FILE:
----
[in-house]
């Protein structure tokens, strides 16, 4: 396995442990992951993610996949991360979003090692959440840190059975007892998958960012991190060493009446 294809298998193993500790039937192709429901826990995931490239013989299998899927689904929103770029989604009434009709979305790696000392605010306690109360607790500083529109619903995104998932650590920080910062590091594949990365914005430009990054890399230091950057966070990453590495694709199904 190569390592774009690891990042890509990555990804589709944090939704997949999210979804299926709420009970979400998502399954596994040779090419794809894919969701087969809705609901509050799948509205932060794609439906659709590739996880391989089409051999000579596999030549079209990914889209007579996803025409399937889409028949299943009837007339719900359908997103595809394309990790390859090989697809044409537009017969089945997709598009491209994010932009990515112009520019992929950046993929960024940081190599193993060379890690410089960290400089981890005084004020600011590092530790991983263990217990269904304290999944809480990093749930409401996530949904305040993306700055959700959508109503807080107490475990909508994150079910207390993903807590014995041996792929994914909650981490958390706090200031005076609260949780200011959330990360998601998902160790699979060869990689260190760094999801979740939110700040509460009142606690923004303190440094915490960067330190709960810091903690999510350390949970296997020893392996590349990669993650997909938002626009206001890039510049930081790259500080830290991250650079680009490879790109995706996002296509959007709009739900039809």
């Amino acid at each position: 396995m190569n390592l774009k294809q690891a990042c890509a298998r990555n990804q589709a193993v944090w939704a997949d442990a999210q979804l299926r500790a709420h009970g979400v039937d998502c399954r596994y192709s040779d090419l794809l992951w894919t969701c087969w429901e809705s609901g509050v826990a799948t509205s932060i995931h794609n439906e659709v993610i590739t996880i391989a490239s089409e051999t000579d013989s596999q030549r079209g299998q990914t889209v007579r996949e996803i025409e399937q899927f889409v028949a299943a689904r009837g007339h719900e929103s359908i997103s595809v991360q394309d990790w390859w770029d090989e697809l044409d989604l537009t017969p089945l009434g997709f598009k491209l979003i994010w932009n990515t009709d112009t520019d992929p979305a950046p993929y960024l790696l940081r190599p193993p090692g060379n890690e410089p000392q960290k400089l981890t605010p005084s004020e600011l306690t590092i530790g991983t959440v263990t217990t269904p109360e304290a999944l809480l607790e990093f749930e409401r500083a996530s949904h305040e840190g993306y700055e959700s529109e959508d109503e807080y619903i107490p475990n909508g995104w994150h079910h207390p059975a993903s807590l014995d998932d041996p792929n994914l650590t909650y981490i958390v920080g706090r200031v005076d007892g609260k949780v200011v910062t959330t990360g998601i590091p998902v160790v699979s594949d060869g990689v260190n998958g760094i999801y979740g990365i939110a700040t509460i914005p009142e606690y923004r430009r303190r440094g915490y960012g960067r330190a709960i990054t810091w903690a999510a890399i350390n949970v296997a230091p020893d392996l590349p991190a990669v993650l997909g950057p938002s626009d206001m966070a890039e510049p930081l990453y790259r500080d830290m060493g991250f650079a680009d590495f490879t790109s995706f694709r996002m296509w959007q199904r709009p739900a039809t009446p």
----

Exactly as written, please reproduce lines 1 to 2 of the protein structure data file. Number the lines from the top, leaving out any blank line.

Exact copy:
[in-house]
């Protein structure tokens, strides 16, 4: 396995442990992951993610996949991360979003090692959440840190059975007892998958960012991190060493009446 294809298998193993500790039937192709429901826990995931490239013989299998899927689904929103770029989604009434009709979305790696000392605010306690109360607790500083529109619903995104998932650590920080910062590091594949990365914005430009990054890399230091950057966070990453590495694709199904 190569390592774009690891990042890509990555990804589709944090939704997949999210979804299926709420009970979400998502399954596994040779090419794809894919969701087969809705609901509050799948509205932060794609439906659709590739996880391989089409051999000579596999030549079209990914889209007579996803025409399937889409028949299943009837007339719900359908997103595809394309990790390859090989697809044409537009017969089945997709598009491209994010932009990515112009520019992929950046993929960024940081190599193993060379890690410089960290400089981890005084004020600011590092530790991983263990217990269904304290999944809480990093749930409401996530949904305040993306700055959700959508109503807080107490475990909508994150079910207390993903807590014995041996792929994914909650981490958390706090200031005076609260949780200011959330990360998601998902160790699979060869990689260190760094999801979740939110700040509460009142606690923004303190440094915490960067330190709960810091903690999510350390949970296997020893392996590349990669993650997909938002626009206001890039510049930081790259500080830290991250650079680009490879790109995706996002296509959007709009739900039809």